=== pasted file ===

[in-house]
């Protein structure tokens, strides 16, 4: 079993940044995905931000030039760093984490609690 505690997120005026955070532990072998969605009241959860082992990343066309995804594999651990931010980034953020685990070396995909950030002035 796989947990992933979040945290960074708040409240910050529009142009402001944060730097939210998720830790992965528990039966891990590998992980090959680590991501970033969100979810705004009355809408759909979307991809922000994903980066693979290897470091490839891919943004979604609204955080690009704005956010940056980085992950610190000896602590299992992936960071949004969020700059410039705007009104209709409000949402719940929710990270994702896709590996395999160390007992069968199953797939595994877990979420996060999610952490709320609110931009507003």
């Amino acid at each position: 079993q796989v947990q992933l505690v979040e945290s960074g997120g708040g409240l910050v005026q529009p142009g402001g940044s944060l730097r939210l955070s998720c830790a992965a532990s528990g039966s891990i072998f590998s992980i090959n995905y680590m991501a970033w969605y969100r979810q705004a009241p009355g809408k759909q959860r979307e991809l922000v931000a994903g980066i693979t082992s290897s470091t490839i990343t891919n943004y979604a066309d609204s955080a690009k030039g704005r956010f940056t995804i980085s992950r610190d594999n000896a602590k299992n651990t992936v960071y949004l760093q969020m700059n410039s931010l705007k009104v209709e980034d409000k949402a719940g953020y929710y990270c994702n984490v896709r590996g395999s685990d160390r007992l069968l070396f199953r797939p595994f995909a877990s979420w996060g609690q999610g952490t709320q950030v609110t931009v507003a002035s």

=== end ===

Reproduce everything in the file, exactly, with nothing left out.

[in-house]
């Protein structure tokens, strides 16, 4: 079993940044995905931000030039760093984490609690 505690997120005026955070532990072998969605009241959860082992990343066309995804594999651990931010980034953020685990070396995909950030002035 796989947990992933979040945290960074708040409240910050529009142009402001944060730097939210998720830790992965528990039966891990590998992980090959680590991501970033969100979810705004009355809408759909979307991809922000994903980066693979290897470091490839891919943004979604609204955080690009704005956010940056980085992950610190000896602590299992992936960071949004969020700059410039705007009104209709409000949402719940929710990270994702896709590996395999160390007992069968199953797939595994877990979420996060999610952490709320609110931009507003």
């Amino acid at each position: 079993q796989v947990q992933l505690v979040e945290s960074g997120g708040g409240l910050v005026q529009p142009g402001g940044s944060l730097r939210l955070s998720c830790a992965a532990s528990g039966s891990i072998f590998s992980i090959n995905y680590m991501a970033w969605y969100r979810q705004a009241p009355g809408k759909q959860r979307e991809l922000v931000a994903g980066i693979t082992s290897s470091t490839i990343t891919n943004y979604a066309d609204s955080a690009k030039g704005r956010f940056t995804i980085s992950r610190d594999n000896a602590k299992n651990t992936v960071y949004l760093q969020m700059n410039s931010l705007k009104v209709e980034d409000k949402a719940g953020y929710y990270c994702n984490v896709r590996g395999s685990d160390r007992l069968l070396f199953r797939p595994f995909a877990s979420w996060g609690q999610g952490t709320q950030v609110t931009v507003a002035s």